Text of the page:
Per CMS: Providing this information is critical to continuity of care, so we are proposing to add these as required fields in the summary of care for the following Stage 2 objective: The EP, eligible hospital or CAH who transitions their patient to another setting of care or provider of care or refers their patient to another provider of care should provide summary care record for each transition of care or referral. EPs and hospitals would have to ensure the accuracy of these fields when providing the summary of care, which we believe will ensure a high level of compliance in maintaining an up-to-date problem list, active medication list, and active medication allergy list for patients.

By making the problem, allergy, and medication lists part of the Summary of Care Record, CMS has not relaxed their existing Stage 1 standards. Providers will still need to keep these lists in a structured format so that the lists can populate the Summary of Care Record. Mandating a 10% threshold for electronic transmission of the Summary of Care Record insures the government’s goal of increased electronic communication between providers — especially providers of disparate EHR systems. The ONC has recommended standards for the electronic communication of files between providers and patients, which we will cover in a future blog post.

  1. Capability to identify and report specific cases to a specialized registry (other than a cancer registry), except where prohibited, and in accordance with applicable law and practice. (Menu Measure)

Per CMS: This is the capability to identify and report specific cases to a specialized registry (other than a cancer registry), except where prohibited, and in accordance with applicable law and practice. We believe that reporting to registries is an integral part of improving population and public health. The benefits of this reporting are not limited to cancer reporting. We include cancer registry reporting as a separate objective because it is more mature in its development than other registry types, not because other reporting is excluded from Meaningful Use. We have included this objective to provide more flexibility in the menu objectives that EPs can choose. We believe that specialized registry reporting could provide many EPs with Meaningful Use menu option that is more aligned with their scope of practice.

Does anyone know who, what, and where these registries are? If they do exist, are they ready to work with thousands of providers? What public health issues will they hope to advance? The government pretty much acknowledges that this measure is not based on any existing infrastructure. What hope do providers have that in the next year or so there will be registries to report “public health” findings that are not cancer related? We expect the government to make this measure much more specific, and confirm for providers that there is an existing infrastructure to support it; if not, we hope they remove it and replace it with one of the 17 core measures. If this measure makes it to the final rule, the current format for data exchange would be the CDA.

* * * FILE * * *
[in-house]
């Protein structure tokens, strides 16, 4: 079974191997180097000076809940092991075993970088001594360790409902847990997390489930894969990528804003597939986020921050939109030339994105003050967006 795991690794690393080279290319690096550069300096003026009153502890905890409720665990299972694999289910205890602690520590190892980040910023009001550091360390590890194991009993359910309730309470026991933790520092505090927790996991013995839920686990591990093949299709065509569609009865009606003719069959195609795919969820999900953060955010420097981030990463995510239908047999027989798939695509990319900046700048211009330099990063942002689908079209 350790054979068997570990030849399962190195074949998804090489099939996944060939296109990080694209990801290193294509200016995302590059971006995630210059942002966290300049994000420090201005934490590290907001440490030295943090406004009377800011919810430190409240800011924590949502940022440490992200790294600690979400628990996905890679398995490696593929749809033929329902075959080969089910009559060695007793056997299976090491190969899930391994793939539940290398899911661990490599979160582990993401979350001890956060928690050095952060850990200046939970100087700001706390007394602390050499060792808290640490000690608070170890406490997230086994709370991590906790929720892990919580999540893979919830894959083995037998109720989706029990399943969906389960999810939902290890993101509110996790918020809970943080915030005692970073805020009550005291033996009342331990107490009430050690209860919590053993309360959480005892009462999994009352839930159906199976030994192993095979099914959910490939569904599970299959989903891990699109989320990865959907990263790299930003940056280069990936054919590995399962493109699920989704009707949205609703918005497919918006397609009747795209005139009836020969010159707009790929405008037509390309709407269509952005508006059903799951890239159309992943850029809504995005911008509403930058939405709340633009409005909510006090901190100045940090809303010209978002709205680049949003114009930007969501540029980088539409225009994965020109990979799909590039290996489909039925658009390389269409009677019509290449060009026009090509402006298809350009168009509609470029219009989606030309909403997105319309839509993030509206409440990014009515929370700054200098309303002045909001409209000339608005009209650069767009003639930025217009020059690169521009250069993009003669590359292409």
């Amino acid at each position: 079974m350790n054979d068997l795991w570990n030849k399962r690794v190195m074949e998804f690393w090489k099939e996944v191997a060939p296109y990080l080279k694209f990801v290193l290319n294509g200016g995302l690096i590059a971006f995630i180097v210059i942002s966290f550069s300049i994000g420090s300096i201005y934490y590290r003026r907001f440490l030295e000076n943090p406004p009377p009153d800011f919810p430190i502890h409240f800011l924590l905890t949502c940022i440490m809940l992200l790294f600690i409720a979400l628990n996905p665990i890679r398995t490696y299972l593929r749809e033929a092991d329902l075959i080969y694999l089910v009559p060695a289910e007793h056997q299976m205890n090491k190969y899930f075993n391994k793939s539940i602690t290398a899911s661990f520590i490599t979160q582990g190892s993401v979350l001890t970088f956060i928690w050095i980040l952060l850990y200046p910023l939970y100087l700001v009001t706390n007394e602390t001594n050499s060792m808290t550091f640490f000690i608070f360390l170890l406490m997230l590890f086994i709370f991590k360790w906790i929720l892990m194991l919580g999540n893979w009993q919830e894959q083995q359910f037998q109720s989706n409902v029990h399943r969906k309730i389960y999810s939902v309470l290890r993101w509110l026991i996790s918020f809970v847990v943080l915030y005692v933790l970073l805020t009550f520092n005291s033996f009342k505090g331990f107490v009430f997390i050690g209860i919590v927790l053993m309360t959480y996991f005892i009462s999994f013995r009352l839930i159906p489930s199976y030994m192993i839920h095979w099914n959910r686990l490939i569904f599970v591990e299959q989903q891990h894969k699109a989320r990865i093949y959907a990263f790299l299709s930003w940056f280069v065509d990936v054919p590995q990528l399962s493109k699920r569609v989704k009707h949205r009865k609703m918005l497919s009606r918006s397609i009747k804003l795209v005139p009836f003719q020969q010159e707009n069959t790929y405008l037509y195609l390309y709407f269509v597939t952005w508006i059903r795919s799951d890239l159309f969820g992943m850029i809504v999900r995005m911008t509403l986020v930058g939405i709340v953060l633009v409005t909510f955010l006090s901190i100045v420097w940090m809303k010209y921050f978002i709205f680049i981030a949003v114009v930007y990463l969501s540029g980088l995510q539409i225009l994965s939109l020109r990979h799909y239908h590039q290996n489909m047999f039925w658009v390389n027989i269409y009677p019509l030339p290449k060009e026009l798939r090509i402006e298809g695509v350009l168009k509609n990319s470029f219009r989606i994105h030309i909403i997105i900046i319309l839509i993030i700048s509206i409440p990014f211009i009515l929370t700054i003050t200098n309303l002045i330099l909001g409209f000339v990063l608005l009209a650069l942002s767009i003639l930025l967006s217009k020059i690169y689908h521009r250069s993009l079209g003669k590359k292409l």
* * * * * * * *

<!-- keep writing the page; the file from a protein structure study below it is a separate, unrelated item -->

Quick Read
  1. The CCD and CCR PHRs are going to be replaced with the new CDA Summary of Care Record in Stage 2 of Meaningful Use.
  2. The Summary Care Record will include the structured allergy, medication, and problem lists, and there won’t be individual measures for those lists in Stage 2 of Meaningful Use.
  3. There are 4-5 measures that will depend on the use of the CDA (those measures are captioned above).
  4. The government has proposed data transfer methods to exchange CDA documents between providers that do not use the same EHR.
  5. Many of the workflows related to the measures discussed above will only require MediTouch EHR programmers to perform minor tweaks to comply with Stage 2 of Meaningful Use.
  6. The CDA may prove to be a better solution than the current CCD and CCR for providers as well as patients (this will be discussed in our next blog post).

Summary of Care Records in the CDA format are the cornerstone of several Meaningful Use Stage 2 measures. MediTouch EHR through its patient portal, YourHealthFile, and state of the art interface has already made great strides in accomplishing much of what is going to be required in most of the Meaningful Use Stage 2 measures. We remain skeptical about certain parts of the measures that are coupled to the new CDA standard, but not about the standard itself. In fact, we believe that the new CDA Summary of Care Record method to exchange patient information will be a great improvement for patients and providers; we will explain why in the next blog post of our series.